Existing research has already shown that a two-factor model of the PANSS fits negative symptoms data significantly better than a one-factor model.15 The purpose of this article is to 1) assess the replicability of the two-factor solution of negative symptoms (expressive deficits and experiential deficits) commonly found in people with schizophrenia or schizoaffective disorder, and people at clinical high risk of psychosis1,5,12,15,21 and 2) compare items with differential functioning across geographical regions. The results of this study can be used to customize and guide protocol development and rater training.
Sample. Data were provided for 7,348 subjects who were enrolled between 1992 and 2005 in one of 16 randomized, double-blind clinical trials comparing risperidone, risperidone depot, or paliperidone to other antipsychotic drugs (e.g., haloperidol, olanzapine) or a placebo (information on these trials is presented in Appendix 1). As these were comparative open-label and double-blind trials examining the safety and efficacy of antipsychotics, subjects included in these studies were selected based on overall symptom presentation, rather than primarily on the severity of negative symptoms. The data used in the current analysis comprise the baseline (pre-treatment) data collected in these trials, but can be seen as representative of individuals who enter multicenter, international clinical trials. All studies were carried out in accordance with the latest version of the Declaration of Helsinki. Study procedures were reviewed by the respective ethics committees, and informed consent was obtained from all subjects after the procedures were fully explained.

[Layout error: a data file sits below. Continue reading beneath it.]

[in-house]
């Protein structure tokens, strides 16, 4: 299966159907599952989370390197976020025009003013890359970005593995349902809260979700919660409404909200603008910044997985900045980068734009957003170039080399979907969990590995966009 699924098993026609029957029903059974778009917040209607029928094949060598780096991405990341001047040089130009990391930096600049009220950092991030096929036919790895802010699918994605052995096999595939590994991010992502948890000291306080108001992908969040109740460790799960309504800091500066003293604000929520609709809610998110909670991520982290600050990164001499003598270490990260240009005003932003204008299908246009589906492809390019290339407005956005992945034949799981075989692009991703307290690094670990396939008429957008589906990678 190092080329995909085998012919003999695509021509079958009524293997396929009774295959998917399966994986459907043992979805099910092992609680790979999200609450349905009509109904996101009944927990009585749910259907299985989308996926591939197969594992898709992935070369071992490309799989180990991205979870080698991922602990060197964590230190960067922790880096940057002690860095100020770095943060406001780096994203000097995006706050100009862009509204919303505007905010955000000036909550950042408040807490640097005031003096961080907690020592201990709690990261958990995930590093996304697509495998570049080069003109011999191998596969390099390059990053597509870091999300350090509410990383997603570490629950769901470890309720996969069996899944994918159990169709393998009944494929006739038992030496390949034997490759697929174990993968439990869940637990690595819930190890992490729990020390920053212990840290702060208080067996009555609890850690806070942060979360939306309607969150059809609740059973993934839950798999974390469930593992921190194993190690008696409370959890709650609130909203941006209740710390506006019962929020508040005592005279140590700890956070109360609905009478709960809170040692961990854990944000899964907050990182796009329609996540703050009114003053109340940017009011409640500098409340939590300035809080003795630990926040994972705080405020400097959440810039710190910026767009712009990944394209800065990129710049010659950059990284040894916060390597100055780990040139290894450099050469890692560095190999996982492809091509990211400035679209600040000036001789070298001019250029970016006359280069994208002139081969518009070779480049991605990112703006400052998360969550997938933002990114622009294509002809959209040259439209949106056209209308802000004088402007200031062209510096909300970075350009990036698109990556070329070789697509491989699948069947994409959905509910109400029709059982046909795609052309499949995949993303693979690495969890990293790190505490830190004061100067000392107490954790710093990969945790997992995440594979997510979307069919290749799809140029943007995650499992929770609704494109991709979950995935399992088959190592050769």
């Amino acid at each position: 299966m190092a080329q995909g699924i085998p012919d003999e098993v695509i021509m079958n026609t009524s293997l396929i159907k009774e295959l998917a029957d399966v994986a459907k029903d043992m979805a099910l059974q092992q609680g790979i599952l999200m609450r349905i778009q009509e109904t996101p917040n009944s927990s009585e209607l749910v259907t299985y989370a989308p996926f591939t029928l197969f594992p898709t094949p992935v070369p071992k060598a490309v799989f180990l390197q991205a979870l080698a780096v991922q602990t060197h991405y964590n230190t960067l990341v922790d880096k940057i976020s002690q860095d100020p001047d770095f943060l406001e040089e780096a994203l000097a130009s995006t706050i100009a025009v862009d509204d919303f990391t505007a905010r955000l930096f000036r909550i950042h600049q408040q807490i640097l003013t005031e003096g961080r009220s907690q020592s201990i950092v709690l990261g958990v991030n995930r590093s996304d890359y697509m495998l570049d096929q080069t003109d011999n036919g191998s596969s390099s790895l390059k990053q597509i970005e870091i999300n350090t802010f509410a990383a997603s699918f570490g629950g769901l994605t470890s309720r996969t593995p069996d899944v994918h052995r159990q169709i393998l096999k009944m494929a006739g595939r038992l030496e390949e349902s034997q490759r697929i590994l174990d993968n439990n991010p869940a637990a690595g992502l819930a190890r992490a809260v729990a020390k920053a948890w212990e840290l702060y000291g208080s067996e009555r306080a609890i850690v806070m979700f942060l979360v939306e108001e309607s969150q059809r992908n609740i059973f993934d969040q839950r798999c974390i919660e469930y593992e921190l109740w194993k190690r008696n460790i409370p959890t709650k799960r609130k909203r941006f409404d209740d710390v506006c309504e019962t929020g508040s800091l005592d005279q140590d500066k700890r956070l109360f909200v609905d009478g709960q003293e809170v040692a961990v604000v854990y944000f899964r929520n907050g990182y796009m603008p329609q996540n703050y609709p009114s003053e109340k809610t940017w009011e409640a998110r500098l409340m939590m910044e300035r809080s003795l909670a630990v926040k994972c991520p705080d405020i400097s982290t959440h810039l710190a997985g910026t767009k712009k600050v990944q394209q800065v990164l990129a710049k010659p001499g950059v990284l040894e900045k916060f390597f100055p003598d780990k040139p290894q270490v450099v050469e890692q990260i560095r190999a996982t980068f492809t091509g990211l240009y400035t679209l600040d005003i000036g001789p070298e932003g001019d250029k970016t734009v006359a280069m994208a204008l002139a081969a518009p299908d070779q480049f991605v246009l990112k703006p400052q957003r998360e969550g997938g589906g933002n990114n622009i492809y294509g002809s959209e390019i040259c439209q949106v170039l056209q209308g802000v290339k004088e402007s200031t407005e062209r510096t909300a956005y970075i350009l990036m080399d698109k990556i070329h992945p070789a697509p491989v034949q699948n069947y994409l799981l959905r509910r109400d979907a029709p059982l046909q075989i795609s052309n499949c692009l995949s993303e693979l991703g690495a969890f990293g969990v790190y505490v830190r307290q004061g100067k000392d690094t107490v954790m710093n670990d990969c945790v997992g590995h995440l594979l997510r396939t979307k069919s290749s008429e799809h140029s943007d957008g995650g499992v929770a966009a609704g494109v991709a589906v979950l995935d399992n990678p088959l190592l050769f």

Data analysis included baseline PANSS item scores from 6,889 out of the 7,348 subjects for whom data was provided. A total of 459 subjects (6.25%) were removed from the analysis. Of these 459 subjects, 92 (20.04%) were removed due to having diagnoses other than schizophrenia or schizoaffective disorder. An additional three subjects (0.65%) with no reported diagnosis and two subjects (0.44%) with missing PANSS item scores were removed. Lastly, 362 subjects were removed from geographical regions that did not have an adequate sample size (at least 100 subjects per group as required for the DIF analysis).